"The Blair Witch Project" is a biting rebuke to Hollywood, which has nearly overwhelmed movies from "Phantom Menace" to "Wild Wild West" with expensive cinematic technology, especially computer-generated special effects.
The BWP, made for roughly $50,000 by two young and unknown filmmakers - Eduardo Sanchez and Daniel Myrick - might well spark a new Lo-Tech genre in American cinema. It sure ought to.
As of last weekend, the BWP was the No. 2 money-making movie in America, taking in $30 million. It is pounding the daylights out of big-budget Hollywood clunkers like "The Haunting and "Deep Blue Sea," both of which spent small fortunes on razzle-dazzle effects but forgot to include the rest of the movie.
In fact, the "Haunting" has grossed half as much as the BWP even though it cost at least a hundred times as much to make.
It wasn't that the BWP makers didn't understand or make use of technology. They did.
The movie's website www.blairwitch.com had more than 20 million hits even before the films release this summer in a handful of theaters in a small number of cities.
The site is a model of how to use the Web to capture the style and atmosphere of a film.
The movie is set in a tiny (real) town in Maryland. The (fictional) premise is that three student filmmakers set out into the woods in October of l994 to film a documentary about the Blair Witch, who supposedly has haunted the woods for generations. The kids never come back. A year later their video footage is found. The website presents the story as a literal news event, including newscasts reporting on the kids' disappearance and the search for them and their remains.
Sanchez and Myrick shot the movie with tiny hand-held cameras, one of the many reasons the BWP is so edgily effective. They used Global Positioning Satellite tracking systems to guide the three unknown actors in the movie to their locations in the woods, where they found instructions on the movie's upcoming scenes. The actors weren't told what to say, but required instead to improvise the dialogue and much of the plot. Watching the movie, it's easy to forget you're watching one.
Thus the actors were especially convincing as terrified kids in way over their heads. The WBP is, from the first, permeated with an overpowering sense of gloom and dread reminiscent of the original "Night Of the Living Dead," one of the best and most innovative horror films of its era. I've rarely seen a theater so quiet.
Using technology in this savvy, minimalist way, the BWP reminds us that movies can be much more frightening when they leave some perils to our imagination than when they present them so literally and ultra-graphically (one of the many reasons "Jaws" was so much creepier than its lame sequels).
In fact, the BWP did none of the high-tech things that now seem elemental in contemporary movie-making. It had no score, not a single special effect, almost no lighting, no expensively animated credits.
For the past few years, filmmakers have been drunk on all of their new technologies, from computer-generated characters to numbingly overdone explosions and crashes. The early mythic horror films - "Frankenstein," "Dracula," "The Phantom of the Opera" - were much closer to the BWP than to the gazillion-dollar bombs now produced by the corporatized studios: they were much more frightening for what they didn't show than for what they did.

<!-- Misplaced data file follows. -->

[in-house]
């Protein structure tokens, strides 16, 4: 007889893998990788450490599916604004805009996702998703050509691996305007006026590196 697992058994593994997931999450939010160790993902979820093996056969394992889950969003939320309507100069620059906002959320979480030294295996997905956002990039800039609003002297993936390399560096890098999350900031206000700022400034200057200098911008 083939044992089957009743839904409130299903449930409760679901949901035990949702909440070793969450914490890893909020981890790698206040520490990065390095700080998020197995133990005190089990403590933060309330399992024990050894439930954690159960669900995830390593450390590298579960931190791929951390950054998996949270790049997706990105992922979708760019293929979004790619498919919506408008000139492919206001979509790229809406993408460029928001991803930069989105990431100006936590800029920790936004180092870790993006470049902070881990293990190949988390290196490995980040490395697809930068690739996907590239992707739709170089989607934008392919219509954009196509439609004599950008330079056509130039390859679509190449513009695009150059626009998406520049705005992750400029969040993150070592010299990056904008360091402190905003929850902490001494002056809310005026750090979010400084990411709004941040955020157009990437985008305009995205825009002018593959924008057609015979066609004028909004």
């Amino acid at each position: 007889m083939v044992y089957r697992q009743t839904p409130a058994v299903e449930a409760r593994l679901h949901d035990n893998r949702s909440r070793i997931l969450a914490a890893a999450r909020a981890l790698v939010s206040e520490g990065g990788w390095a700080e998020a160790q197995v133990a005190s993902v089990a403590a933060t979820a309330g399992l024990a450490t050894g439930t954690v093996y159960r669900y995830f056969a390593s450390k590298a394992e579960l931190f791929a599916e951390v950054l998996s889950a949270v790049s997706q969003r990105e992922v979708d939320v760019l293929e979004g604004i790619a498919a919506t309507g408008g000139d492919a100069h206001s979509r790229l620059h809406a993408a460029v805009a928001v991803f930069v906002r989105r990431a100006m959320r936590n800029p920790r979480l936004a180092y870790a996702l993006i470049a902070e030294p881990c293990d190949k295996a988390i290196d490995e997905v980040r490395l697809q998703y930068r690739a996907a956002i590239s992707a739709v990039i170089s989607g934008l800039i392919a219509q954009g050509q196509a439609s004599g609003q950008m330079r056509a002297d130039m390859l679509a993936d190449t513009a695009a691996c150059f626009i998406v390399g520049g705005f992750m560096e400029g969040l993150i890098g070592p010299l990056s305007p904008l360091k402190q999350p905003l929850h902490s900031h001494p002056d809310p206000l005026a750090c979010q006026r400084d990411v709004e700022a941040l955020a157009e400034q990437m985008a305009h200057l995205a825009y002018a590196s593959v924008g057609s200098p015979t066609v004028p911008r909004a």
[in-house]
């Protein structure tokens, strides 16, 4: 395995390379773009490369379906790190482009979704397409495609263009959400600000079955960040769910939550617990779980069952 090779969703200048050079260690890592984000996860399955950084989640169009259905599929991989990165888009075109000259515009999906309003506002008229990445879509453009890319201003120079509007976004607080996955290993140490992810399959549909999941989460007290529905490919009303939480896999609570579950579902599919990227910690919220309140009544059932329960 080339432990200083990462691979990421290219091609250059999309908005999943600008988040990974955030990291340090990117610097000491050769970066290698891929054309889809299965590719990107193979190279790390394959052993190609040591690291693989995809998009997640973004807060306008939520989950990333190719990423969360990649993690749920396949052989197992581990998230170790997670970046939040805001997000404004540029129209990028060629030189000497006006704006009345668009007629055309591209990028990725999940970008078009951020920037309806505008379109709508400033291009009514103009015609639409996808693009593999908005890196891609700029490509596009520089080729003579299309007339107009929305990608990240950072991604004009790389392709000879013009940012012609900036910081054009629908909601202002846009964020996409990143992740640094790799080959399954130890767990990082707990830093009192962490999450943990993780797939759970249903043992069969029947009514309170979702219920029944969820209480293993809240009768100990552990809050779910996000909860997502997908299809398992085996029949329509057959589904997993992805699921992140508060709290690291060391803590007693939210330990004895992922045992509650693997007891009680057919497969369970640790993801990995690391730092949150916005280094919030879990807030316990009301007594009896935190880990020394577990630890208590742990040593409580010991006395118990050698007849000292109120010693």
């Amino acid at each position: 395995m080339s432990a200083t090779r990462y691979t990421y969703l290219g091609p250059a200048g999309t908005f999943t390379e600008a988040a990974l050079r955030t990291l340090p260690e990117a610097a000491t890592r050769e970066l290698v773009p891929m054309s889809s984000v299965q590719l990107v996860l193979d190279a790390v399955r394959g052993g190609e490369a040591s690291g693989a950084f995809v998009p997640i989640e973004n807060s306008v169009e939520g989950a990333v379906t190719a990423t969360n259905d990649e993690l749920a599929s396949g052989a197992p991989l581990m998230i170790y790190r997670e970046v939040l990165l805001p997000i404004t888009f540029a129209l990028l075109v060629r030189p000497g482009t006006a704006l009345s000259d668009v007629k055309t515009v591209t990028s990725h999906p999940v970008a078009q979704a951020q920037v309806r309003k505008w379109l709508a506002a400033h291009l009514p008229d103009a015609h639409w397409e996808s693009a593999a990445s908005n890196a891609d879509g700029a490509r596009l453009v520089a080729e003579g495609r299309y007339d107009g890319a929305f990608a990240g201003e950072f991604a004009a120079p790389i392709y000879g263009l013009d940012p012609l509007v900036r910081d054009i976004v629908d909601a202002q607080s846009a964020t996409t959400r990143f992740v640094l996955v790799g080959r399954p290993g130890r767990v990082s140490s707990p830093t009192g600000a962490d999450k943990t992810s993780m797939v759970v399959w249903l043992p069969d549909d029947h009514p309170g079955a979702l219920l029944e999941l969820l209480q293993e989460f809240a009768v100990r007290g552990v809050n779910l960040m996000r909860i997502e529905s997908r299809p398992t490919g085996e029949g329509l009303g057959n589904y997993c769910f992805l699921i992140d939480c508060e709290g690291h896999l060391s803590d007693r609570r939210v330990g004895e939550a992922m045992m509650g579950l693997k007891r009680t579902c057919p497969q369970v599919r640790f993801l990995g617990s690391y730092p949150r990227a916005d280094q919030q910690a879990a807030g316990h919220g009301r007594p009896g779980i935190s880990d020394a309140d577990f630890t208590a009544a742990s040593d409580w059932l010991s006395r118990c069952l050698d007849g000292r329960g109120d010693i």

Sanchez and Myrick may, in fact, have almost single-handedly saved an endangered Hollywood genre. Their movie was made completely outside the Hollywood studio system, discovered when shown out of competition at the Sundance Film Festival (it wasn't even accepted as an entry ).
Had it been a Hollywood project, it would probably have had almost none of the qualities that make it so strikingly original - the realistic, amateurish, herky-jerky home video quality, the restraint and discipline that force us to picture what might be happening.
And a big studio would never have signed Heather Donahue, the previously unknown actress who delivers a grand-slam performance as an obsessive young documentary maker. Nor would a studio have permitted a film to be made without a script.
Yet without sophisticated use of technology, the BWP wouldn't have been nearly as effective. GPS systems permitted the actors to move around without a horde of techs and aides, something which clearly contributed to their performances as increasingly terrified kids alone in the woods. In the first minutes of the movie, the kids are much more worried about returning their car and camera equipment in time than about being lost in the woods with any supernatural skullduggery. That changes quickly.
Digital technology makes possible small and highly portable cameras that can be wielded by actors as well as cinematographers. And the movie's amazing online campaign shows that creativity can do wonders on the Web while giant and overblown corporate ad campaigns stagger and fail. The Web is profoundly anti-hype. The product has to deliver, and Webheads prefer to find it for themselves. People online want to find something good and share it, not be beaten over the head with it. Online marketing reverses the natural laws of conventional media hype. If you make it, and it's good, they will come.
The good news is that "The Blair Witch Project" advances the campaign of techno-savvy, creative, young and poorly-funded filmmakers against a corporatized film system that embraces technology but smothers originality. The bad news is that a sequel to BWP has already been contracted by a Hollywood studio.